This epic, long-form docudrama by acclaimed director Agnieszka Holland (made for HBO Europe as a three-part miniseries) chronicles the political, legal, and moral fallout that followed after Czech student protestor Jan Palach set himself on fire in protest against government repression in 1969.
Dramatic, detailed, and full of secrets, Agnieszka Holland's latest is a pleasure to watch. Made for HBO Europe as a threepart miniseries, Burning Bush is the story of Czechoslovakia at the height of political turmoil and personal betrayals.
In January, 1969, just months after the Prague Spring crackdown, a student protester sets himself on fire in Prague. With local authorities still fearful of Soviet leaders in Moscow, the secret police set out to squash any similar dissent. They also begin a clandestine campaign to discredit the dead protester, Jan Palach.
Over three eighty-minute parts, Holland weaves a web of conflicts among the student protesters, the police, the media, and legal professionals, all trying to advance their own interests while watching their backs. At the heart of it stands Dagmar Bure ová, a stylish young prosecutor seeking the truth on behalf of Palach's heartbroken mother. As a principled woman working in a legal system built on lies, loyalties, and trade-offs, Bure ová is constantly at risk. Her husband, a doctor at the hospital where Palach was taken before he died, faces a disciplinary hearing for his own unorthodox actions.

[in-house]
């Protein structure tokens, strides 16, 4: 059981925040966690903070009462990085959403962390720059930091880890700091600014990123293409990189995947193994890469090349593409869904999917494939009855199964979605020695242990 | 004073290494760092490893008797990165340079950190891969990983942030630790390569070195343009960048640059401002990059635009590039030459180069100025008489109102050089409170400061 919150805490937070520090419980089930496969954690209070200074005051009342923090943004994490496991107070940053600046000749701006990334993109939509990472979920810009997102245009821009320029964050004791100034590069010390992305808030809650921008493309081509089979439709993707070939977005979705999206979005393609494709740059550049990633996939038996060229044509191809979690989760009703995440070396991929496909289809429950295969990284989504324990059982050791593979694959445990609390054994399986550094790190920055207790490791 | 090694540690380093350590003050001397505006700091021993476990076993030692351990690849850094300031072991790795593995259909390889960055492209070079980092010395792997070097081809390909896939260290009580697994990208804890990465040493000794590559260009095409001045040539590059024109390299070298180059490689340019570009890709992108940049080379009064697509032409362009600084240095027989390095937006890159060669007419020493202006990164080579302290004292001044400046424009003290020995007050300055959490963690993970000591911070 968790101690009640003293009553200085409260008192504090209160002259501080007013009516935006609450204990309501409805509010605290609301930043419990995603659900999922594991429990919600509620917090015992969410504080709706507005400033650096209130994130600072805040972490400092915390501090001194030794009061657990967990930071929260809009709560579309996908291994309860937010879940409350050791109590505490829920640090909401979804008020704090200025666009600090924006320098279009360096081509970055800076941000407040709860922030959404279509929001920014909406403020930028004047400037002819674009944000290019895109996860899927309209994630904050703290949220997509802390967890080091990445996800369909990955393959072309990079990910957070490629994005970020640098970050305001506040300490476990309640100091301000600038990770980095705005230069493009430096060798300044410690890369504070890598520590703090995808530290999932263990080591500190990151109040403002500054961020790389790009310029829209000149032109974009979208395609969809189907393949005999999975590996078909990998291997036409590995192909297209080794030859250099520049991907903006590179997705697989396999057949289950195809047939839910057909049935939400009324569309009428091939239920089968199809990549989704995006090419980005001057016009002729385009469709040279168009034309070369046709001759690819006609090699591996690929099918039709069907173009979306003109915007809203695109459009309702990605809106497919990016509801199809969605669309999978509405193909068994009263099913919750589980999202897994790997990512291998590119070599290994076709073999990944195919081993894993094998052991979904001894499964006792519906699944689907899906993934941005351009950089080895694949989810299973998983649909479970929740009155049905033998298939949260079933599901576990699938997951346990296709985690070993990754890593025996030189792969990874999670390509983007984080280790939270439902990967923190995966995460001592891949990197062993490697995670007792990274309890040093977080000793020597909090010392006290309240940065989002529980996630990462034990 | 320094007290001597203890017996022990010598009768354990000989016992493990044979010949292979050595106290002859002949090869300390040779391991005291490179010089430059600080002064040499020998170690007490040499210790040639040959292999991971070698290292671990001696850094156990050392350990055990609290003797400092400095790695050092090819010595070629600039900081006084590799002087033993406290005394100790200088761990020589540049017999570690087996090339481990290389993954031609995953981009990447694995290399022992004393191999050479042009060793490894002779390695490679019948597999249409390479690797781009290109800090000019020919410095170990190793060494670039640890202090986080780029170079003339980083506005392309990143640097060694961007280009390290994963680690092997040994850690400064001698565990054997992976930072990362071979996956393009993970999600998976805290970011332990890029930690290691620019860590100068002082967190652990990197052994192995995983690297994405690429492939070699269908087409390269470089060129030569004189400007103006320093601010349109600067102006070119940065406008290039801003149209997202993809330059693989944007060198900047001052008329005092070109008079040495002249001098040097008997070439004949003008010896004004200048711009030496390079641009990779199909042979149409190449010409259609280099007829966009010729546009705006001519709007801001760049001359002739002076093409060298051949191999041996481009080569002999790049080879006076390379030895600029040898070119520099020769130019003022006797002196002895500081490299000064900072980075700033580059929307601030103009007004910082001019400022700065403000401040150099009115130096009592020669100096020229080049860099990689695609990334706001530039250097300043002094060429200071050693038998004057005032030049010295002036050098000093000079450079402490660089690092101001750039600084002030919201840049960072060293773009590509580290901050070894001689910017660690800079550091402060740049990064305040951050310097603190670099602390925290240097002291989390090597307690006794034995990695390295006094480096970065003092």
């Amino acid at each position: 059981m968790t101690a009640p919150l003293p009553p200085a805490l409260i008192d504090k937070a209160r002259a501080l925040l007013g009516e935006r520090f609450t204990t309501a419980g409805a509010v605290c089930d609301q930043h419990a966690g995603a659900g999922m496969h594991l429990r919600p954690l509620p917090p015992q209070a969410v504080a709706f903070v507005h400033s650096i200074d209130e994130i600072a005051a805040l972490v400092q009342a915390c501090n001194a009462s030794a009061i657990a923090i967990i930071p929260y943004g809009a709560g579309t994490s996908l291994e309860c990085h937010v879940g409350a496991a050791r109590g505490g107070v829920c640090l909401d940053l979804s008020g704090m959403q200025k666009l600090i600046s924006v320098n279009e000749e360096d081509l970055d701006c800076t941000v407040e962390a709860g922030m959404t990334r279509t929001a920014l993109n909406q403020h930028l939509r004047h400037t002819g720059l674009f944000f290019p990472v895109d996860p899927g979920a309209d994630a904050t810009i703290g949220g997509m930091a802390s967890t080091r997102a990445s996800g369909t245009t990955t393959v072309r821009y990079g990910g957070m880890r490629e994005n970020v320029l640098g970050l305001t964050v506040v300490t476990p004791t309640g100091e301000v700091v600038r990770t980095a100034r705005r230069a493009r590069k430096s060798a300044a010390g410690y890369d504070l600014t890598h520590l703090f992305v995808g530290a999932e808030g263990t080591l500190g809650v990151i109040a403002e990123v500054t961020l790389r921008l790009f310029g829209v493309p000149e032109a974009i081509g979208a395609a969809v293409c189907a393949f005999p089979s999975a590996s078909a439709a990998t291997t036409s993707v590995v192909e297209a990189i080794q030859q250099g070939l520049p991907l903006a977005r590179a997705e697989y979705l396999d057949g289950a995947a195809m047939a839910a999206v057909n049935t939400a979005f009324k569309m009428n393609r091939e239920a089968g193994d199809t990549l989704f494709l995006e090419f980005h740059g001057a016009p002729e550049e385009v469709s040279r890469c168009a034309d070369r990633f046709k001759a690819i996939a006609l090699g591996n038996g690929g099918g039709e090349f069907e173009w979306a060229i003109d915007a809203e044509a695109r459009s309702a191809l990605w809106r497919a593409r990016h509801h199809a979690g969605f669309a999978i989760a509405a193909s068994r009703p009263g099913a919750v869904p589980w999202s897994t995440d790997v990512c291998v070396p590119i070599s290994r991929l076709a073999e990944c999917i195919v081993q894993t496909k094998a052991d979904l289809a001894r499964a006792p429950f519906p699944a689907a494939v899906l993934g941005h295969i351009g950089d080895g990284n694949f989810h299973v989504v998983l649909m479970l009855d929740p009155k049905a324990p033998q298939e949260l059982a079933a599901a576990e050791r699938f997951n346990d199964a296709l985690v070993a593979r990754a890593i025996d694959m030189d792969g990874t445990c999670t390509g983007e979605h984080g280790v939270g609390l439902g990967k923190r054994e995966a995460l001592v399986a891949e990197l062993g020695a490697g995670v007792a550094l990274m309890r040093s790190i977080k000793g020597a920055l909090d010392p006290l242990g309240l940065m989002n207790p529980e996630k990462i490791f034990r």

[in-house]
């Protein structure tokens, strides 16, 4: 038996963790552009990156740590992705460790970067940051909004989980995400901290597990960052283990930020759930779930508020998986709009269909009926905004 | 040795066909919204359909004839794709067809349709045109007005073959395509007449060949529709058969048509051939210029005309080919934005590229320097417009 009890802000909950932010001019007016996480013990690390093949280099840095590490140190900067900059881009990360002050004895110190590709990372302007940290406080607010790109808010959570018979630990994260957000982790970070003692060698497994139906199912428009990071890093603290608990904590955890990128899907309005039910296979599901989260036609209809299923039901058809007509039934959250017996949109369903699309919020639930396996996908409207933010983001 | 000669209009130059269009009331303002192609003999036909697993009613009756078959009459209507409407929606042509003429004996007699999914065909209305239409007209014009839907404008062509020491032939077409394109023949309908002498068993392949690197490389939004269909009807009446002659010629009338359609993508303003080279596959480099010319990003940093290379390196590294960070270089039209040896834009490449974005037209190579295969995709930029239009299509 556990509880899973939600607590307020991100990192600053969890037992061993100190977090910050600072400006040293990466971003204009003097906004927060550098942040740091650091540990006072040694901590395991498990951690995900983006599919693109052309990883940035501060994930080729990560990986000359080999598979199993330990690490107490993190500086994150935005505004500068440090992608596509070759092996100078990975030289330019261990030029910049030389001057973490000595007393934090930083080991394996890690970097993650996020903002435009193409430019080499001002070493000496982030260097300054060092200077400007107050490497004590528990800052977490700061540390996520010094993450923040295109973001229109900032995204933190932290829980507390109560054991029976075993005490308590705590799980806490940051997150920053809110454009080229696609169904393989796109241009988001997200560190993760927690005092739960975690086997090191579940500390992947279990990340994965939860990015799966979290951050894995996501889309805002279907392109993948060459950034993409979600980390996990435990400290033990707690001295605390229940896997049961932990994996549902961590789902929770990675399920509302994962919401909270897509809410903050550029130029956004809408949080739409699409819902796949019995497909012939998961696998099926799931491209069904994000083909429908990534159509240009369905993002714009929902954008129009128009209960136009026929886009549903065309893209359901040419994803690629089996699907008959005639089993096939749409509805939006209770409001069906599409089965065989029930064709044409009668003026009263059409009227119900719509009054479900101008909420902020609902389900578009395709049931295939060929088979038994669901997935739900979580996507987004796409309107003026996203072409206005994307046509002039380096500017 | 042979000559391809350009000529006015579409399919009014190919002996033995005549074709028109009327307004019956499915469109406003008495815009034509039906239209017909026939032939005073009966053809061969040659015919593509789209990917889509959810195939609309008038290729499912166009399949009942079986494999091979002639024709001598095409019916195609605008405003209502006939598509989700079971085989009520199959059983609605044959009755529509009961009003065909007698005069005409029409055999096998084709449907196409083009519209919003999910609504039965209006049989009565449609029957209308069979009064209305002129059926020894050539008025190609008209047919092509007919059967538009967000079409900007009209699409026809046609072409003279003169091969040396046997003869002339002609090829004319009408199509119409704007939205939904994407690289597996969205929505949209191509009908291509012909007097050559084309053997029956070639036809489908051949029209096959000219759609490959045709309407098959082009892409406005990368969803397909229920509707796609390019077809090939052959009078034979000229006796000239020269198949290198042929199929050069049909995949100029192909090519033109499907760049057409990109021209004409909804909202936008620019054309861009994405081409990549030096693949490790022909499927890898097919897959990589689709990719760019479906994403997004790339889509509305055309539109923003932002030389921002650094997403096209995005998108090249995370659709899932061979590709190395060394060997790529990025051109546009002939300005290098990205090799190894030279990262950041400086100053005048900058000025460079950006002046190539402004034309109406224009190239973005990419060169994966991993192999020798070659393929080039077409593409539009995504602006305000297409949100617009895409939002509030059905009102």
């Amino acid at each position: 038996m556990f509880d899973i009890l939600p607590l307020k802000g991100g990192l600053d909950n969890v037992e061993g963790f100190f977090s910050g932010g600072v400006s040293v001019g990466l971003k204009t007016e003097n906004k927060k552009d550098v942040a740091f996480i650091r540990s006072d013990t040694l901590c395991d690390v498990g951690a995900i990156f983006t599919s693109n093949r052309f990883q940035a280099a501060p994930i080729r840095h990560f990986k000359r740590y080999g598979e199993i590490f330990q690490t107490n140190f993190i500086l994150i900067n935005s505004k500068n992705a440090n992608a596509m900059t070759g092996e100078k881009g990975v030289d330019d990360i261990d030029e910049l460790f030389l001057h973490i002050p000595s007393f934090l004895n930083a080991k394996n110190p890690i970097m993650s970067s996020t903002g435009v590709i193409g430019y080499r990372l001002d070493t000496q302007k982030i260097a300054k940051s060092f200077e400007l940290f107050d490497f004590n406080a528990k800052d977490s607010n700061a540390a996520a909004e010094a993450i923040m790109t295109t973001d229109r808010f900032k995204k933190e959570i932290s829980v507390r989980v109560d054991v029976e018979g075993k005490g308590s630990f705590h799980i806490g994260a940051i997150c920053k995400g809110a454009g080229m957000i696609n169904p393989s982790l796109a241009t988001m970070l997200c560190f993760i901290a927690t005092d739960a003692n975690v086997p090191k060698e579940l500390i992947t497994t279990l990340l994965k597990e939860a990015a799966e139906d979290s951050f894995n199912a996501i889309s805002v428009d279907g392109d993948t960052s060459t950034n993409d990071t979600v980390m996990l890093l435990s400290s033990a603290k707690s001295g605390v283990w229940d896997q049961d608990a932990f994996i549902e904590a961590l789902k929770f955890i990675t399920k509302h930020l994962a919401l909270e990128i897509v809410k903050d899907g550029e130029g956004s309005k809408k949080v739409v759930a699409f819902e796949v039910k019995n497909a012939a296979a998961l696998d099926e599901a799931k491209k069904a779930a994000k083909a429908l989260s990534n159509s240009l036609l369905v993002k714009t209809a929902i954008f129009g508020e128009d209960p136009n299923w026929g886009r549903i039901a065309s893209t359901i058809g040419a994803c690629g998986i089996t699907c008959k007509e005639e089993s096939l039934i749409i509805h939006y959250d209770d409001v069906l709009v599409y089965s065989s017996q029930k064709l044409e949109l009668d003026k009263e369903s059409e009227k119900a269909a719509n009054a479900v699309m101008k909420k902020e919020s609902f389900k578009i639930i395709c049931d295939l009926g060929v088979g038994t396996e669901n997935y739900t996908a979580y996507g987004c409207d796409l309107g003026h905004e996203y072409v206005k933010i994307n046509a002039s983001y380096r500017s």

Burning Bush is based on a true story,
and Holland does remarkable work capturing
the era with authentic cinematic
detail. The production design and costumes
are pitch perfect for late-sixties
central Europe, and the fluid, graceful
camera movement lends both urgency
and beauty to the storytelling. This is a
real coup for Agnieszka Holland, and one
of the year's major achievements in longform
drama. So go ahead. Binge.